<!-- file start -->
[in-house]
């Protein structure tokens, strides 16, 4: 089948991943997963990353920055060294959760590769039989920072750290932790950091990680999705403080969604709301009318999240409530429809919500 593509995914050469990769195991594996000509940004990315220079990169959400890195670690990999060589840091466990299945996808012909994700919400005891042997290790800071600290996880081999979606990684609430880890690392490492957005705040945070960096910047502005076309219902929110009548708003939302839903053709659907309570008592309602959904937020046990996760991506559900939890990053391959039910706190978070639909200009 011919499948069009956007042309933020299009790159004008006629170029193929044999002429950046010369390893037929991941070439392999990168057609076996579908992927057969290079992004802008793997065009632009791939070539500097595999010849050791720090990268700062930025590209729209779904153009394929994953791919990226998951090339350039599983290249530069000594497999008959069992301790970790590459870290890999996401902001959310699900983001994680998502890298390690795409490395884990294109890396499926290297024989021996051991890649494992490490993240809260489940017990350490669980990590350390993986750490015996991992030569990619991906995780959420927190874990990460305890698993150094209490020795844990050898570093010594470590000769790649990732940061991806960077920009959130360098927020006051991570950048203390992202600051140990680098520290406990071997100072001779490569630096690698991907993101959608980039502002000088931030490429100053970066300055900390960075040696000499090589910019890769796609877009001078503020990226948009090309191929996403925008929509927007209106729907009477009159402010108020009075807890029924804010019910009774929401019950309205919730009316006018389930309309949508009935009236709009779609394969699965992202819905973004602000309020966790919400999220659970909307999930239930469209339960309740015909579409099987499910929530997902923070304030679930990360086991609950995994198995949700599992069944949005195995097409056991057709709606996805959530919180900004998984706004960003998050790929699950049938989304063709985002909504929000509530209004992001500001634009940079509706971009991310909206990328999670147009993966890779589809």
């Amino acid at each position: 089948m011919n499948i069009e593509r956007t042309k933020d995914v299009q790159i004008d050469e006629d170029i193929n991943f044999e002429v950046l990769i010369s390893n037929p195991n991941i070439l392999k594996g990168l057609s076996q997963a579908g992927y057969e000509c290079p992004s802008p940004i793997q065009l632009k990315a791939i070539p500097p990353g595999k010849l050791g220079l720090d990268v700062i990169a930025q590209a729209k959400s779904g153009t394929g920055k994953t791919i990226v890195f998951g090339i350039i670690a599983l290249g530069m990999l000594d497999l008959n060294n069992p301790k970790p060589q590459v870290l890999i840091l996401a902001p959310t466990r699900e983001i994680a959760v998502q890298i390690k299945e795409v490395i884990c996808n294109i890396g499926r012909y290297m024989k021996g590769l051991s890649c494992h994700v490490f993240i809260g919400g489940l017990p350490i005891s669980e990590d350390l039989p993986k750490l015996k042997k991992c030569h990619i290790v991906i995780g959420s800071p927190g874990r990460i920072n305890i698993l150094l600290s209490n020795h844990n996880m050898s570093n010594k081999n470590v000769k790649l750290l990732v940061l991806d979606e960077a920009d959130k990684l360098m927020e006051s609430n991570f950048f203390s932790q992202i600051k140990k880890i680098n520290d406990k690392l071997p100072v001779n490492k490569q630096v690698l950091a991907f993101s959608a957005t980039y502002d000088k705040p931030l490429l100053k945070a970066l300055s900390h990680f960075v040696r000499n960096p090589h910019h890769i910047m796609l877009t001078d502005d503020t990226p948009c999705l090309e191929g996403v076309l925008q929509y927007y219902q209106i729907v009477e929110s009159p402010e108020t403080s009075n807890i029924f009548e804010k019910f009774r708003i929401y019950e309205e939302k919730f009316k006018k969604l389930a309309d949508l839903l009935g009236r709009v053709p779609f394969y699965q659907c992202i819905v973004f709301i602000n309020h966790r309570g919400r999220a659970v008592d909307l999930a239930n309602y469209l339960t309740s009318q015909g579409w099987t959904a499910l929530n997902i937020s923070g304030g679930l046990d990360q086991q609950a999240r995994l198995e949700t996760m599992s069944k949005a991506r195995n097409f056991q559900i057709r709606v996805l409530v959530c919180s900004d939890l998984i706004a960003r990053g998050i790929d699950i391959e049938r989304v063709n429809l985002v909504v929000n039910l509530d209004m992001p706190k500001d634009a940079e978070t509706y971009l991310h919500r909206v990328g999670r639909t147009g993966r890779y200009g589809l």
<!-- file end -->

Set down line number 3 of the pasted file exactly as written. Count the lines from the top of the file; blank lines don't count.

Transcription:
């Amino acid at each position: 089948m011919n499948i069009e593509r956007t042309k933020d995914v299009q790159i004008d050469e006629d170029i193929n991943f044999e002429v950046l990769i010369s390893n037929p195991n991941i070439l392999k594996g990168l057609s076996q997963a579908g992927y057969e000509c290079p992004s802008p940004i793997q065009l632009k990315a791939i070539p500097p990353g595999k010849l050791g220079l720090d990268v700062i990169a930025q590209a729209k959400s779904g153009t394929g920055k994953t791919i990226v890195f998951g090339i350039i670690a599983l290249g530069m990999l000594d497999l008959n060294n069992p301790k970790p060589q590459v870290l890999i840091l996401a902001p959310t466990r699900e983001i994680a959760v998502q890298i390690k299945e795409v490395i884990c996808n294109i890396g499926r012909y290297m024989k021996g590769l051991s890649c494992h994700v490490f993240i809260g919400g489940l017990p350490i005891s669980e990590d350390l039989p993986k750490l015996k042997k991992c030569h990619i290790v991906i995780g959420s800071p927190g874990r990460i920072n305890i698993l150094l600290s209490n020795h844990n996880m050898s570093n010594k081999n470590v000769k790649l750290l990732v940061l991806d979606e960077a920009d959130k990684l360098m927020e006051s609430n991570f950048f203390s932790q992202i600051k140990k880890i680098n520290d406990k690392l071997p100072v001779n490492k490569q630096v690698l950091a991907f993101s959608a957005t980039y502002d000088k705040p931030l490429l100053k945070a970066l300055s900390h990680f960075v040696r000499n960096p090589h910019h890769i910047m796609l877009t001078d502005d503020t990226p948009c999705l090309e191929g996403v076309l925008q929509y927007y219902q209106i729907v009477e929110s009159p402010e108020t403080s009075n807890i029924f009548e804010k019910f009774r708003i929401y019950e309205e939302k919730f009316k006018k969604l389930a309309d949508l839903l009935g009236r709009v053709p779609f394969y699965q659907c992202i819905v973004f709301i602000n309020h966790r309570g919400r999220a659970v008592d909307l999930a239930n309602y469209l339960t309740s009318q015909g579409w099987t959904a499910l929530n997902i937020s923070g304030g679930l046990d990360q086991q609950a999240r995994l198995e949700t996760m599992s069944k949005a991506r195995n097409f056991q559900i057709r709606v996805l409530v959530c919180s900004d939890l998984i706004a960003r990053g998050i790929d699950i391959e049938r989304v063709n429809l985002v909504v929000n039910l509530d209004m992001p706190k500001d634009a940079e978070t509706y971009l991310h919500r909206v990328g999670r639909t147009g993966r890779y200009g589809l």